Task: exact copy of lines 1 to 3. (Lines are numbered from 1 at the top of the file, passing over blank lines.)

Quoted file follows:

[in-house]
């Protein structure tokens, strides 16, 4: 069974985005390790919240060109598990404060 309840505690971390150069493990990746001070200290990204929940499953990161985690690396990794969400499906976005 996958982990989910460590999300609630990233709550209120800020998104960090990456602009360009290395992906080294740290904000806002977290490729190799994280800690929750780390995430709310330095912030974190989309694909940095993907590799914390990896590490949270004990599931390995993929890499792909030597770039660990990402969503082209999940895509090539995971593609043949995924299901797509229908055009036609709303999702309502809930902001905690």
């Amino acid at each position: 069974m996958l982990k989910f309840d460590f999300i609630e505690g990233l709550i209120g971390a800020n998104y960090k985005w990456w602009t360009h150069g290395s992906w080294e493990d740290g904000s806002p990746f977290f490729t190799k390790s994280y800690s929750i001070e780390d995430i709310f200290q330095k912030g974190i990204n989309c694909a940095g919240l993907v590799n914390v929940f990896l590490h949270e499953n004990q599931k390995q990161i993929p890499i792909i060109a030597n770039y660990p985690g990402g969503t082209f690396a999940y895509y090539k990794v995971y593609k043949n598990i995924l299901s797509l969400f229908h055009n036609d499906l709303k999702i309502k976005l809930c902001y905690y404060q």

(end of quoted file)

[in-house]
């Protein structure tokens, strides 16, 4: 069974985005390790919240060109598990404060 309840505690971390150069493990990746001070200290990204929940499953990161985690690396990794969400499906976005 996958982990989910460590999300609630990233709550209120800020998104960090990456602009360009290395992906080294740290904000806002977290490729190799994280800690929750780390995430709310330095912030974190989309694909940095993907590799914390990896590490949270004990599931390995993929890499792909030597770039660990990402969503082209999940895509090539995971593609043949995924299901797509229908055009036609709303999702309502809930902001905690």
């Amino acid at each position: 069974m996958l982990k989910f309840d460590f999300i609630e505690g990233l709550i209120g971390a800020n998104y960090k985005w990456w602009t360009h150069g290395s992906w080294e493990d740290g904000s806002p990746f977290f490729t190799k390790s994280y800690s929750i001070e780390d995430i709310f200290q330095k912030g974190i990204n989309c694909a940095g919240l993907v590799n914390v929940f990896l590490h949270e499953n004990q599931k390995q990161i993929p890499i792909i060109a030597n770039y660990p985690g990402g969503t082209f690396a999940y895509y090539k990794v995971y593609k043949n598990i995924l299901s797509l969400f229908h055009n036609d499906l709303k999702i309502k976005l809930c902001y905690y404060q």